Belknap Hardware and Manufacturing Company, also known as Belknap Hardware Company or simply Belknap Hardware, located in Louisville, Kentucky, was at one time a leading American manufacturer of hardware goods and a major wholesale competitor of retail sales companies Sears, Roebuck, and Company and Montgomery Ward. Belknap excelled both in catalog sales and widespread distribution of its own name-brand manufactured products.
The company's founder William Burke Belknap the elder (1811-1884) was born in Brimfield, Massachusetts the son of Morris Burke Belknap the elder (1780-1877) and Phoebe Locke Thompson Belknap (1788-1873) and is not to be confused with William Burke Belknap the younger (1885-1965) or William Burke Belknap, Jr. The elder William Burke Belknap started the company on the banks of the Ohio River in 1840. His father Morris Burke Belknap the elder had earlier developed iron foundries and other related businesses in Massachusetts which influenced his son's founding of the Belknap Hardware and Manufacturing Company.Morris Burke Belknap (1856-1910), also known as Morris B. Belknap or Col. Morris Belknap, was a vice president of Belknap Hardware. and was married to Lily Buckner., the daughter of Simon Bolivar Buckner.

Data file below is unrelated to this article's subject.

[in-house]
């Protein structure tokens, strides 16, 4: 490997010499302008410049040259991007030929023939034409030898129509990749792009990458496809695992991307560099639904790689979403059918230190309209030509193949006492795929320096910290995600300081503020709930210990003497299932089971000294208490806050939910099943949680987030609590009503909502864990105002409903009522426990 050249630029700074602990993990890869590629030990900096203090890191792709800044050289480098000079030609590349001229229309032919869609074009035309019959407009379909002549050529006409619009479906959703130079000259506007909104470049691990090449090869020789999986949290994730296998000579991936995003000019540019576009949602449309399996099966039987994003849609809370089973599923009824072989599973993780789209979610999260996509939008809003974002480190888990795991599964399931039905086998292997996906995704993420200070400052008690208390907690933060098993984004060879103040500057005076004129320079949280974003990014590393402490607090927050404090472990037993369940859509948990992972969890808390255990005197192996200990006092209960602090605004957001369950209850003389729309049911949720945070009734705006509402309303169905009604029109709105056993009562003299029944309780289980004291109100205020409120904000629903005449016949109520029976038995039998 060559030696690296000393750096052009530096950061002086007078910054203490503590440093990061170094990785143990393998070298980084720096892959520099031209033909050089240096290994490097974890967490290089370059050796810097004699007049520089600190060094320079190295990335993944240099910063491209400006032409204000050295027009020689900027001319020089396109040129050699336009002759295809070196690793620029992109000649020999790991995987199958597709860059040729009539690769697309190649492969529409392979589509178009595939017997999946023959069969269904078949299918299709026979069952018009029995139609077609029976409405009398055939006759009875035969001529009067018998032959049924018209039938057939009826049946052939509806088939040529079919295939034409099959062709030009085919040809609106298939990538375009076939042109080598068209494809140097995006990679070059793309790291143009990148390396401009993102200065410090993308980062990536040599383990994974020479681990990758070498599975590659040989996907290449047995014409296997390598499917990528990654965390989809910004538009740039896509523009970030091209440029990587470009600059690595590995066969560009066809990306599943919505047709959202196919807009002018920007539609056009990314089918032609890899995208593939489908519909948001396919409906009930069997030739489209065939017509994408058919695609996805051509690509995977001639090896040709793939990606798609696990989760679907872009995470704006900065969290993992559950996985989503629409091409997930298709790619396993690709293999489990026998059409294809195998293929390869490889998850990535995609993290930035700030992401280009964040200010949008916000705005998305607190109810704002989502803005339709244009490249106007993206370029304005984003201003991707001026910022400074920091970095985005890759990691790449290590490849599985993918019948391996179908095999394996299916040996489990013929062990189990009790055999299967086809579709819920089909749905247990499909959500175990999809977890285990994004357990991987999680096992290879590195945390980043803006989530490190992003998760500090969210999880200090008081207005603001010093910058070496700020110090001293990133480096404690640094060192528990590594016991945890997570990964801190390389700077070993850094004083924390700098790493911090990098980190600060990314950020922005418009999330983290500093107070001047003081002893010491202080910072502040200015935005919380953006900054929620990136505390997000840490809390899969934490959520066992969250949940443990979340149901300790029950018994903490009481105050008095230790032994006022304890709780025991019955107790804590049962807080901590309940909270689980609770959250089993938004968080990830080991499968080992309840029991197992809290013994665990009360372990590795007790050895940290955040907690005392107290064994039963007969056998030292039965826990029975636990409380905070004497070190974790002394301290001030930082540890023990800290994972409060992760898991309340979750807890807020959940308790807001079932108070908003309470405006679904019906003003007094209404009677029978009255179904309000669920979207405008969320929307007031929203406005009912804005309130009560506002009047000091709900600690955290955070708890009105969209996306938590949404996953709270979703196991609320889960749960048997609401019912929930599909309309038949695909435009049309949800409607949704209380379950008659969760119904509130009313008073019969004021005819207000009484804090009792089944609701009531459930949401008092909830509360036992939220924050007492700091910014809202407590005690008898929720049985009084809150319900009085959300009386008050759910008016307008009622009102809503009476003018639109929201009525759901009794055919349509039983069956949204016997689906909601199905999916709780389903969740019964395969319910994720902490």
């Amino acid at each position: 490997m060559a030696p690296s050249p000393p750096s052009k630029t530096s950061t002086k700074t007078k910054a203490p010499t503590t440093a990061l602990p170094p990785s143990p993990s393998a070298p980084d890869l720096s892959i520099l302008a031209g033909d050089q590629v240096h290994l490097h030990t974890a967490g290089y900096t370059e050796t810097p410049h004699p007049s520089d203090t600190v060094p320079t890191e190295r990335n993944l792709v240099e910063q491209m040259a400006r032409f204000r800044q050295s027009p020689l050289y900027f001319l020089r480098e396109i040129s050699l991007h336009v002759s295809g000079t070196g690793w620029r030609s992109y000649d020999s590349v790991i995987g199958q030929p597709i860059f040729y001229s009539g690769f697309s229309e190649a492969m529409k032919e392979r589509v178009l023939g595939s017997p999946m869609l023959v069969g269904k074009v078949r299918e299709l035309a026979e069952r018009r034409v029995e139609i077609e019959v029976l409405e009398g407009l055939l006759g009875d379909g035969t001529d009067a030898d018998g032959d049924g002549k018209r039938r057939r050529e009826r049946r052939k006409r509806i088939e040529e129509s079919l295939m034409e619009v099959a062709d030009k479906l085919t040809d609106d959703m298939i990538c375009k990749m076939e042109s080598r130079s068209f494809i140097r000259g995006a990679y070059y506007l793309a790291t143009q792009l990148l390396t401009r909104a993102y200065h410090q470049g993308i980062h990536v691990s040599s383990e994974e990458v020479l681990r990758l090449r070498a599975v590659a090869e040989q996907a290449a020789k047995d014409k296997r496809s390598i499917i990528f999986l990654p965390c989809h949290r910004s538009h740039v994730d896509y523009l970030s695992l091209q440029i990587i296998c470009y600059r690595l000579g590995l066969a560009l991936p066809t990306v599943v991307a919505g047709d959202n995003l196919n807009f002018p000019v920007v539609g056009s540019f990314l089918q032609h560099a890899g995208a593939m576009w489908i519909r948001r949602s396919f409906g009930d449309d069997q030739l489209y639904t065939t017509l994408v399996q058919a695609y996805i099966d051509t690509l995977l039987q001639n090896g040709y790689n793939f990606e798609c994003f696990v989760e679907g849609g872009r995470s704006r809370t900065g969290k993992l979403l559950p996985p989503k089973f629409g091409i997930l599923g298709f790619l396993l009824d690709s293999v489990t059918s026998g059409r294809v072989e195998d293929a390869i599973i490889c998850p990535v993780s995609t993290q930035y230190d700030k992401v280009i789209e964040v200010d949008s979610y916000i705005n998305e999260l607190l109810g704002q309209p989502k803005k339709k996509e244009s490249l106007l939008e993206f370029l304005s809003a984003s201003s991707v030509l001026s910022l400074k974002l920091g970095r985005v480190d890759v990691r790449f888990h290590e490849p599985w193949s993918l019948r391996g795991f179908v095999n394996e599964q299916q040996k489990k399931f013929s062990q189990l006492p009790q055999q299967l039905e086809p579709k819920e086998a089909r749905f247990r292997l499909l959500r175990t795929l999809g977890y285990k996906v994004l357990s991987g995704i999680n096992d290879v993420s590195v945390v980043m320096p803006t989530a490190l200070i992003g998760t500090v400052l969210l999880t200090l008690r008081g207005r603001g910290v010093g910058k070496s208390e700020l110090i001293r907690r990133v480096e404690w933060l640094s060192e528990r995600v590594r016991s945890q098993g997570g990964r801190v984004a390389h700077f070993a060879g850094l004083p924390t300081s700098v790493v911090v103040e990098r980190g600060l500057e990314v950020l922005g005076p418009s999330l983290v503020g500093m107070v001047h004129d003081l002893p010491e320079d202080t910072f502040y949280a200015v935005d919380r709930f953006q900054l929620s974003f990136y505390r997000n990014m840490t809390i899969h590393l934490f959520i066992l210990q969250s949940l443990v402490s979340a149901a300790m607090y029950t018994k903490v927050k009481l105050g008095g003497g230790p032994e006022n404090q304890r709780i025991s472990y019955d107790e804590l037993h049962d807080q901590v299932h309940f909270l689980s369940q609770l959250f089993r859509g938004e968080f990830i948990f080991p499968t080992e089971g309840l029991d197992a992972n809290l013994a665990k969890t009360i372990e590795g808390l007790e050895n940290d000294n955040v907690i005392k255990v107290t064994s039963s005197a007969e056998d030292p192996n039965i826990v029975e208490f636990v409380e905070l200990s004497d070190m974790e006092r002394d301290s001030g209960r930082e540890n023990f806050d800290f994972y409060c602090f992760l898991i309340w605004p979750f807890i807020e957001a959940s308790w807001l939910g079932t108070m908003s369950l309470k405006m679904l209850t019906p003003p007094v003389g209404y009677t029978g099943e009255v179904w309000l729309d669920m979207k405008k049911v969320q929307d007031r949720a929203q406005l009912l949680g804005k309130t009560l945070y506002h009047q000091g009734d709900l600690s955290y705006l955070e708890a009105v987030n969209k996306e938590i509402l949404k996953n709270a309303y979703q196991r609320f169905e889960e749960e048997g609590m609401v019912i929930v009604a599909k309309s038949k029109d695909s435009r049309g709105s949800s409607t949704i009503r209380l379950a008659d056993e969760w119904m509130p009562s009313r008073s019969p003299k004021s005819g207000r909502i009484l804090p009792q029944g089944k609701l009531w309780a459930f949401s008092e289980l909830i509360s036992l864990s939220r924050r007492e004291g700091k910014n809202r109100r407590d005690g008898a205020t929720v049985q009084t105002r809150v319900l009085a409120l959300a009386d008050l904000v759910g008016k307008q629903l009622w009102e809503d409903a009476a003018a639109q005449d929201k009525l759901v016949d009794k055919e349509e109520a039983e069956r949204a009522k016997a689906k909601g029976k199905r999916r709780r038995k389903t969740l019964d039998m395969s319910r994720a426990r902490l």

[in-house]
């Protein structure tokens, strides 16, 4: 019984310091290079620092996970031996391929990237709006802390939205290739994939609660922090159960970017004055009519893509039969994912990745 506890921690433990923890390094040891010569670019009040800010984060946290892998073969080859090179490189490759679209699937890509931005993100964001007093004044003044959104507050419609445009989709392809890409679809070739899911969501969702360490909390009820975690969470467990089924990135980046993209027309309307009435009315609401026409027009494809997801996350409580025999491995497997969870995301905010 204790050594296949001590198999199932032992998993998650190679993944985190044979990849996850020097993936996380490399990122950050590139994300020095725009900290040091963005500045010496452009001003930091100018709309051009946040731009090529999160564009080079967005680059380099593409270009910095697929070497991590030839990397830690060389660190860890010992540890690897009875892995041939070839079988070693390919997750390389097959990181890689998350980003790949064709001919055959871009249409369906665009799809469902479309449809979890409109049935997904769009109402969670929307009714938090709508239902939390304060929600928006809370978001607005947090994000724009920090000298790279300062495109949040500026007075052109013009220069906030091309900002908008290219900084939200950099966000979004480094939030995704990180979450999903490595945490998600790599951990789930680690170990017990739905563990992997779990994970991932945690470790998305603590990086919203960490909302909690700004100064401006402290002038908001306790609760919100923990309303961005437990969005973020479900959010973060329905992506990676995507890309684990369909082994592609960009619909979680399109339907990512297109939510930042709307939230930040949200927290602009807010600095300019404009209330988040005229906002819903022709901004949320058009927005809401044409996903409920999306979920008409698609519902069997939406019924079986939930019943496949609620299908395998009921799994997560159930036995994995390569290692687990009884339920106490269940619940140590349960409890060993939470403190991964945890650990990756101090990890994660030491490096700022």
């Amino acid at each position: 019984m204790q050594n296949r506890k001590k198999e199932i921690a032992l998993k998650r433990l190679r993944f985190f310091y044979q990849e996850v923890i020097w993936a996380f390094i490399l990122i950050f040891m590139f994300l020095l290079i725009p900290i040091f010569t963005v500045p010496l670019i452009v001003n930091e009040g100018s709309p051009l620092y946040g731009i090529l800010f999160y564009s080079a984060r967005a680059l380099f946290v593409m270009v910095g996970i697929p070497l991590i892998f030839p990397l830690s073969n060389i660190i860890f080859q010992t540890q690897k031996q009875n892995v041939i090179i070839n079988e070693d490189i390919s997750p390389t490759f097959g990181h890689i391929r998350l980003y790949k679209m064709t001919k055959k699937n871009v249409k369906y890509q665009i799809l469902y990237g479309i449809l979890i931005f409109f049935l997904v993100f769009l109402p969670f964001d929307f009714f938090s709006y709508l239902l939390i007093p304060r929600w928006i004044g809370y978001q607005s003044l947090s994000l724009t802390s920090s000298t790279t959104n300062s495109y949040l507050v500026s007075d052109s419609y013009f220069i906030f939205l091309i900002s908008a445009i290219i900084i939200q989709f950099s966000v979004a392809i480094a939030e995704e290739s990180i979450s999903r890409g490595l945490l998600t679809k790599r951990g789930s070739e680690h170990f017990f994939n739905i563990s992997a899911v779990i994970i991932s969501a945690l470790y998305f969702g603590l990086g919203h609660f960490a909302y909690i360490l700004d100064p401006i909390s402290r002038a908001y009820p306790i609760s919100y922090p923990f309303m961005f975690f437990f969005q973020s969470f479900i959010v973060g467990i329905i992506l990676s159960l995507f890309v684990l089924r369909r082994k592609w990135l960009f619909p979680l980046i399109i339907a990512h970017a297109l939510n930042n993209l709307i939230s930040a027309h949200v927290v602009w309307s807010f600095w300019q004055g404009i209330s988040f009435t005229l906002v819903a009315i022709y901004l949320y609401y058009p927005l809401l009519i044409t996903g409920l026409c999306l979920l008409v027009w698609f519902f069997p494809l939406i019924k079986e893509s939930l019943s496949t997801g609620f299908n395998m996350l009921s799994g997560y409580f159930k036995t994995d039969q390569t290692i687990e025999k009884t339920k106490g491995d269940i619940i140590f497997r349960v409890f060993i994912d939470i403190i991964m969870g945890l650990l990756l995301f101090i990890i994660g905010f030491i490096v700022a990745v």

Belknap Hardware's fame spread and the company was represented at the 8th Annual Convention of the Panhandle Hardware and Implement Association in Amarillo, Texas. The Belknaps figured prominently in the history of the Pendennis Club of Louisville, the first club house of which, in 1848, was a former Belknap family mansion. After 50 years, Belknap Hardware was acclaimed in the Atlanta Constitution as one of the South's great industries. The company was praised in newspaper advertising by Southern Bell Telephone and Telegraph Company as an exemplary business user of the long distance telephone. By its 100th anniversary in 1940, Belknap Hardware had grown to a landmark complex of 37 buildings, covering 37 acres of floor space under one roof. The building had a network of underground passageways and covered bridges. The warehouse space alone at 129-133 N. Second Street (a building which no longer exists) was eight stories tall.
The company became one of the nation's largest wholesale enterprises with nationally known quality brands, among which Blue Grass was the most readily recognizable. John Primble knives, developed by an employee of the company, became a Belknap brand with its own division, made in Louisville between 1947 and 1985 by the John Primble Belknap Hardware Co. The Crusader manufacturing brand of Belknap included contractors' shovels, hammers, hatchets, axes, drawing knives, carpenters' pincers, planes, screw drivers, hand drills, wrecking bars, bit braces, auger bits, chisels, pliers, wrenches, tin snips, and tin ceilings. Other popular Belknap manufactured products included rifles, guns, padlocks, lawn mowers, and bicycles. Belknap inventory in the vast warehouse spaces grew larger and larger, and the Belknap neon sign could be seen from miles away.